Visiting a doctor may be inconvenient, and at times uncomfortable, but adults know that it’s a necessary part of our general wellness. However, for a child with sensory processing disorder, even the thought of a doctor’s visit triggers anxiety—the poking, prodding, and examining pinpoints the areas that are most sensitive and trigger-inducing. Here are some tips to prepare your child with sensory processing disorder for a doctor visit:
Find a Doctor Who is Sensitive and Accommodating to Your Child’s Needs
Many parents assume that all pediatricians have training in SPD, or have offices designed to accommodate children with these needs. That’s not always the case, so a little bit of research can be very valuable. Ask other parents or families at your child’s school, or contact local pediatricians’ offices with a handful of questions such as, “Do you offer an alternative setting or waiting room for children with sensory difficulties?” or “How comfortable is this doctor working with children with sensory issues?” By speaking with the office staff, or with the actual doctor, you should be able to glean a sense of how that provider can best accommodate your child.
Prepare Your Child for the Visit
This isn’t always possible, but when appointments are scheduled in advance it’s a good idea to give your child some notice about where they’re going, what will happen, and why they will be there.
Advocate for Your Child
Even providers who have a depth of knowledge and tactics for working with sensory processing disorders don’t know your child. Take the time to outline your child’s specific struggles or triggers, and then advocate for what you feel is the best way to examine or treat your child. As your child becomes older, the goal is that they will begin to advocate for themselves, so allow your child the opportunity to tell the doctor what they like, and also what bothers them, as a way to begin this process.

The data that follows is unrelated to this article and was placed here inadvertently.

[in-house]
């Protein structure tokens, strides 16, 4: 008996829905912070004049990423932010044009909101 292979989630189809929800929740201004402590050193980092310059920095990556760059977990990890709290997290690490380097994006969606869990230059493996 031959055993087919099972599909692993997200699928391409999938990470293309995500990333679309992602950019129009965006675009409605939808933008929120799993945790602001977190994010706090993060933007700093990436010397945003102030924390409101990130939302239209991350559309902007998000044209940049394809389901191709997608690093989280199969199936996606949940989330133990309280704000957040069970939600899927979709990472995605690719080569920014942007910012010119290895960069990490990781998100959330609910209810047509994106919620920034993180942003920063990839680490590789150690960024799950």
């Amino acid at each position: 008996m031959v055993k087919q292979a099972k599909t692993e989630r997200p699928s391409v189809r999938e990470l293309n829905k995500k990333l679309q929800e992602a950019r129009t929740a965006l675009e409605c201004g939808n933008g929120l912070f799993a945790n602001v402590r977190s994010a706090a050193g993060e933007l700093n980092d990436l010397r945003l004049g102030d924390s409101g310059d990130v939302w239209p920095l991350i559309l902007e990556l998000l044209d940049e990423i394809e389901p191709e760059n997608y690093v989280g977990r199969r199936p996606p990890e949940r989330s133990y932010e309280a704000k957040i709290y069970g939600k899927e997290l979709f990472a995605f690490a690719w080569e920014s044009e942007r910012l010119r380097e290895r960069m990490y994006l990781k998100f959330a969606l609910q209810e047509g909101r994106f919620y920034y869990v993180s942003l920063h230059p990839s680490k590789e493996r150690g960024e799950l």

Allow Your Child to Choose Their Support and Validate Their Concerns
Breathing techniques, slime, stress balls, or kinesthetic activities are all great ways for your child to relieve some of their anxiety at the doctor’s office. When it comes time for things like shots or vaccinations, your child understands that this will cause pain. Acknowledge your child’s fear, and then allow them to pick a tool or technique from their de-stressing toolkit to utilize for the situation. It’s also fine to pick the technique for your child and model the behavior while reassuring them that you are hearing and understanding their fear.
If your child exhibits signs of sensory sensitivities or has been diagnosed with sensory processing disorder, we can help! Brain Balance has worked with over 25,000 children and their families. Contact us to learn more about our non-medical, drug-free, whole child approach to get your child on track.